Inmate Inquiry

Do you need to find out if a family member of friend is incarcerated, or has ever been locked up?

To do so, you will have to query the jail’s website, and do a search using:

  • The inmate’s name.
  • Birthdate.
  • Approximate booking date.
  • and their jail ID.

If you think this person is in jail, you can call the jail confirm whether they’ve been arrested or not.

Warrant Inquiry

If you think you have an outstanding warrant for your arrest, you can check arrest warrants online or call the jail directly. You have to have their first and last name. Or, you can just go down to the jail and inquire at the information desk. Bear in mind that if you do have an outstanding warrant, you should be prepared to get taken into custody immediately.

Arrest Inquiry

If you know the person’s first and last name, and possibly an arrest date, contact the jail, by phone, go there in person, or you can check online. An arrest is in the public record and this information is accessible by the public.

Civil Inquiry

A Civil Process is when when you are served with legal papers, like court orders. You can find these by going to the Caldwell Parish Sheriff’s office, either by phone or through their website.

Sex Offender Search / Lookup

All registered sex offenders have to be listed and registered on the sex offender databases required by the area they live in. The people listed on these databases have been convicted of a sex crime. You are able to view this information on the internet, but keep in mind that you won’t find the street address, but only the neighborhood block of the address that they registered.

Court Records

Court Records are public records. Court Records include a case file containing a court docket and all of the documents filed in the court case. You are able to access your court records on the website, or at Clerk of Court office in the county where the case was filed.

Criminal Records

Each state maintains a record of a person’s criminal background. These online databases are all connected so you are able to track criminal backgrounds from any other state. You are able to go to county courthouse and inquire, or you can check online. It is helpful to know the county the crime was committed in, and if the crime was in a different state, you may have to pay for a more comprehensive search.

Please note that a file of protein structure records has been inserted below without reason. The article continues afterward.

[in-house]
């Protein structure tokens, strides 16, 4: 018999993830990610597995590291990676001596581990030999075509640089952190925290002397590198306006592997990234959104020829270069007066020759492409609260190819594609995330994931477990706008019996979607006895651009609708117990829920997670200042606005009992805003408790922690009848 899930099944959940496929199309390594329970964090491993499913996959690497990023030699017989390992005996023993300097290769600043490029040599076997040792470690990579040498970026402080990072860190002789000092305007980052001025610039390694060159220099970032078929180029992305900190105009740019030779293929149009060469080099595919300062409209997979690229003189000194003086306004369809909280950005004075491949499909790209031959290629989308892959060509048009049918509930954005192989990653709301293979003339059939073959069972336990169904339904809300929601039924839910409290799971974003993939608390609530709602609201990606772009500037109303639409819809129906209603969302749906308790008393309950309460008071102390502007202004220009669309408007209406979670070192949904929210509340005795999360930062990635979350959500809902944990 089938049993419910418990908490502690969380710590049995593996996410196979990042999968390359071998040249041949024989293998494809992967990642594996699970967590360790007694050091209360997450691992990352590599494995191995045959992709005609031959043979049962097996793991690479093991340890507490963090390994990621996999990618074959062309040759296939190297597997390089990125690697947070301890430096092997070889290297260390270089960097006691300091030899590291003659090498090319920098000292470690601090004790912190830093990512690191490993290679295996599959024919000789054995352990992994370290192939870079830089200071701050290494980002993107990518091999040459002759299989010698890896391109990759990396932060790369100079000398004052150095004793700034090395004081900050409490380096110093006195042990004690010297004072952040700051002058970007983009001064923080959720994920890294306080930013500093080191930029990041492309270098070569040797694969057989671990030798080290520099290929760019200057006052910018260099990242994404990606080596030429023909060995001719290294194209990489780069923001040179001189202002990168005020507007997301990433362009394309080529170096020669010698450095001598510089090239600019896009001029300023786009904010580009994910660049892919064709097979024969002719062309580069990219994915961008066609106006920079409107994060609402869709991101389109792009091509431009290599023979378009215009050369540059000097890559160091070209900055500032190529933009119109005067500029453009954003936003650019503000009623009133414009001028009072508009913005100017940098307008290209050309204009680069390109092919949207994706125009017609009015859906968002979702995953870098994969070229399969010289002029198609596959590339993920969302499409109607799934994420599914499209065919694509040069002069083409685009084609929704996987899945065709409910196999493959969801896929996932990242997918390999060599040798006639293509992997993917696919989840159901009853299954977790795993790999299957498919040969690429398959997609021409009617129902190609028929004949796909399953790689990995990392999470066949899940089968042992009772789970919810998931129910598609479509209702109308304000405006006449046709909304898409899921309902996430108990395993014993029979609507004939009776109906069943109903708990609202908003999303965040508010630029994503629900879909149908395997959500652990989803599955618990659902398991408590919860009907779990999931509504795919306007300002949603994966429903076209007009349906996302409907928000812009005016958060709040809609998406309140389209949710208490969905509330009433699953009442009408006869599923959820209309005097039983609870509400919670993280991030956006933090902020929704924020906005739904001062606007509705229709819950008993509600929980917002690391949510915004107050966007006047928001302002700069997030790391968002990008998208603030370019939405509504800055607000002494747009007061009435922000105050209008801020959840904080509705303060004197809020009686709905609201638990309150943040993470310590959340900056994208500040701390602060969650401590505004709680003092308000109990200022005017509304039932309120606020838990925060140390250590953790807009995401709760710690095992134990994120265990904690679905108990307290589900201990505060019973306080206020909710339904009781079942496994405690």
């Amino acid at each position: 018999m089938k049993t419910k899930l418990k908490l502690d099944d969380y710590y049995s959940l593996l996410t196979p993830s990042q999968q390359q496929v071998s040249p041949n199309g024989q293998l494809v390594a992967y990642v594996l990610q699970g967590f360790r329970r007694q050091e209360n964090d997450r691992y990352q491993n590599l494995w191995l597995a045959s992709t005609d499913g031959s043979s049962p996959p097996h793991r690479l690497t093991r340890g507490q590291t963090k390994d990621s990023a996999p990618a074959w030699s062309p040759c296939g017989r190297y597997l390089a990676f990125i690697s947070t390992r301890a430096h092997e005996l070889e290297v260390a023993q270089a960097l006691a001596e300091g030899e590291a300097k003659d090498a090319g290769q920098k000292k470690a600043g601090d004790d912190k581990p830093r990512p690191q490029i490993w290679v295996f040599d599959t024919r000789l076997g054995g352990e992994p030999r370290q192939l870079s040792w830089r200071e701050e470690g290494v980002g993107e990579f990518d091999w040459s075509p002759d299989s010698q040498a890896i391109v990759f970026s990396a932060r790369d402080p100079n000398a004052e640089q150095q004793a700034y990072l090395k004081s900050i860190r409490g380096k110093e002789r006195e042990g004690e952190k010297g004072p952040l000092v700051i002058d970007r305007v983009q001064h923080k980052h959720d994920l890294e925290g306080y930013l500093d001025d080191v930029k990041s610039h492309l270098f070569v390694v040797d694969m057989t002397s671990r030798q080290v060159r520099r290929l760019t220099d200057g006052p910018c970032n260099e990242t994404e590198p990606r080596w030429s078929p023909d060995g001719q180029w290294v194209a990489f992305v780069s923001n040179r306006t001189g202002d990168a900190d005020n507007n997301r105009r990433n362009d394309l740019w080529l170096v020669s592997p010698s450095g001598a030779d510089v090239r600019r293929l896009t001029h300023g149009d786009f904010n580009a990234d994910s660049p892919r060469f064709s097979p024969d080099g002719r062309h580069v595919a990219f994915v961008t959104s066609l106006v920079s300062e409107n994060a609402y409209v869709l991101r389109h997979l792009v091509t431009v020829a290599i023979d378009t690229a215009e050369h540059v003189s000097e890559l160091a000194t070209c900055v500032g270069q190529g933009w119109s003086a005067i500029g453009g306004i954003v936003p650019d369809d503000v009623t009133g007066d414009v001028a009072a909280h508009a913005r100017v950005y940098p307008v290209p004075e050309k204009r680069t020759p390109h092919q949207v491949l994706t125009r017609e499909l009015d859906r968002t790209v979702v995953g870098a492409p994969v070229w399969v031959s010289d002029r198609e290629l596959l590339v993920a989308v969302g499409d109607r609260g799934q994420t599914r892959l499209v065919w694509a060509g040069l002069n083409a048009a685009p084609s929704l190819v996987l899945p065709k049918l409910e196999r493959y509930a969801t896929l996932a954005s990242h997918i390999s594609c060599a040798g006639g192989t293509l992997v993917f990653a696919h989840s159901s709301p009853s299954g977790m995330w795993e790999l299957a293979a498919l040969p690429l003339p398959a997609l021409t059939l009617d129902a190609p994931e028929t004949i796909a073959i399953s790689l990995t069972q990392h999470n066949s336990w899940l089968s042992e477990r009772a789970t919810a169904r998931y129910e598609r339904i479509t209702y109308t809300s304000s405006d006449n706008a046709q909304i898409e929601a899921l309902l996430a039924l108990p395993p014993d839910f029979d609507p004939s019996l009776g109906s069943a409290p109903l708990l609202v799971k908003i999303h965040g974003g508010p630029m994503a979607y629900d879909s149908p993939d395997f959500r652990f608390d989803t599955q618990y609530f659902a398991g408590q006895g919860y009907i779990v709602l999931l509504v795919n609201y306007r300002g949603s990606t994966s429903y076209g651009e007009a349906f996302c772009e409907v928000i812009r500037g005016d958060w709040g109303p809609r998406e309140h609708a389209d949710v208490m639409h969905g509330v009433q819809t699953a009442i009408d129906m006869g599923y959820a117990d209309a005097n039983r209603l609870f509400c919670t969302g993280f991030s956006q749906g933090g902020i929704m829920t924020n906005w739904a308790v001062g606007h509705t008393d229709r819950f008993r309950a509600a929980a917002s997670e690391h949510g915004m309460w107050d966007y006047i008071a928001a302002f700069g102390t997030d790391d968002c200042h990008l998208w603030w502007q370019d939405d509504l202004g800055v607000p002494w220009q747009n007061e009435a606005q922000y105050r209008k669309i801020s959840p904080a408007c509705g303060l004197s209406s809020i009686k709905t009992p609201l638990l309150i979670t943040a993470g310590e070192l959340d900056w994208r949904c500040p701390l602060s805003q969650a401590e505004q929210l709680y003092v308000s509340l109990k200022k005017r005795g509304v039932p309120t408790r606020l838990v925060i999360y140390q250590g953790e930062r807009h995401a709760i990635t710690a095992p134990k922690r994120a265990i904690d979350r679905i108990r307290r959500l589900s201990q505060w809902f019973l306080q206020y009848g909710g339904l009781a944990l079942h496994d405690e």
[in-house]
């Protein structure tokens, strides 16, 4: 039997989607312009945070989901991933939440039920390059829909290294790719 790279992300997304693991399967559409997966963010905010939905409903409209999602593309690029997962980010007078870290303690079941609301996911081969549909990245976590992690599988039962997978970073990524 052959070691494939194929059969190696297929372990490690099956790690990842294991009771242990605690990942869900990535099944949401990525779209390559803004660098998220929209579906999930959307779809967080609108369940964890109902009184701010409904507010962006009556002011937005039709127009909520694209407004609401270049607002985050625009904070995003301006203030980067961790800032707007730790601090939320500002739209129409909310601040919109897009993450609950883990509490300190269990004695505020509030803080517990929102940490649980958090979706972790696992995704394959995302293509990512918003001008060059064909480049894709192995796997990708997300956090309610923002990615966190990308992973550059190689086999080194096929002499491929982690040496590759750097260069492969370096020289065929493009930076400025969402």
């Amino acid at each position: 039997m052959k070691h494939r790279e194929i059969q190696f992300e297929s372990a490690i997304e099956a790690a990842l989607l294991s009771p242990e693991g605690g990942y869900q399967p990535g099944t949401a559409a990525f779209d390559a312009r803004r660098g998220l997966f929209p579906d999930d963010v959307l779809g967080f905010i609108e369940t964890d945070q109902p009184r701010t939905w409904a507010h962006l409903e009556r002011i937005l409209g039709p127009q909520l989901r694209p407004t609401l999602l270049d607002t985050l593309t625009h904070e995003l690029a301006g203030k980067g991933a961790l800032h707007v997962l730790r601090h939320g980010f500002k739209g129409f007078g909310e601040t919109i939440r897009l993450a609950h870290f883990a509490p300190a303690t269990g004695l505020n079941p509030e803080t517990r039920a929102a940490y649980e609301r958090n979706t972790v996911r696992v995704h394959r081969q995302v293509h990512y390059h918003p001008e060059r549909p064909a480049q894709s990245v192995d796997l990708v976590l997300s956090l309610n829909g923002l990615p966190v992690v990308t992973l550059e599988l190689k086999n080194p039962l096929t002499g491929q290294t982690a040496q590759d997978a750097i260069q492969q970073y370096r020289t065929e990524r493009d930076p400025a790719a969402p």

A criminal records search you will be able to find out if someone has been arrested, charged, or convicted for the following crimes:

  • DWI or DUI.
  • Drug crimes like possession or trafficking.
  • Kidnapping.
  • Rape or other sexual assault.
  • Violent crimes including assault, battery and murder.
  • Theft.

When you do a criminal history search, you won’t discover if someone has had:

  • Speeding.
  • Drivers license revoked or suspended.
  • Traffic accidents.
  • Minor infractions or moving violations.
  • Parking Tickets.
  • To get this kind of information, you have to do a search for their driving record.

    Have you ever searched for criminal records? How easy was it? Dis you do your search online or did you have to make a phone call to the local courthouse? Was the information correct? There are lots of reasons that folks search for criminal records, and your feedback could help other people.

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    Most Wanted

    Everyone knows that the FBI has their list of the Ten Most Wanted Fugitives. In Caldwell Parish,the Caldwell Parish Sheriff’s Department has a list of most wanted criminals, too.

    FBI’s Ten Most Wanted List

    Caldwell Parish Sheriff’s Department’s Ten Most Wanted List


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    Life In Jail / What Its Like

    Daily Life

    Everyone knows that serving a jail sentence in Caldwell Parish Detention Center is no fun, you will soon become accustomed to the routine that is set for you. All inmates get an alarm to wake up every morning at 6:00am, and next you’ll have roll call. You will then get breakfast. After breakfast, you will have to work in the program that has been assigned to you. This could be working in the kitchen, laundry, or some sort of manufacturing job. While this may seem tedious, it may help you when you leave jail, as you are gaining experience in a certain field of work. Other inmates go to school, while some take part in mandated treatment programs. After lunch, there will be another roll call, then back to work. Your evening will be spent either in your cell or a common room. During this time dinner is served and you will be expected to take a shower. After another roll call, it’s lights out. Even though you will be confined to your cell, there may be enough light to read or write letters. Then again, most inmates welcome lights out, and try to get as much sleep as they can.

    Most people are frightened at the idea of jail because they don’t know what to expect. If you have spent any time in Caldwell Parish Detention Center, your experiences would be welcomed, if it can help another person to deal with it.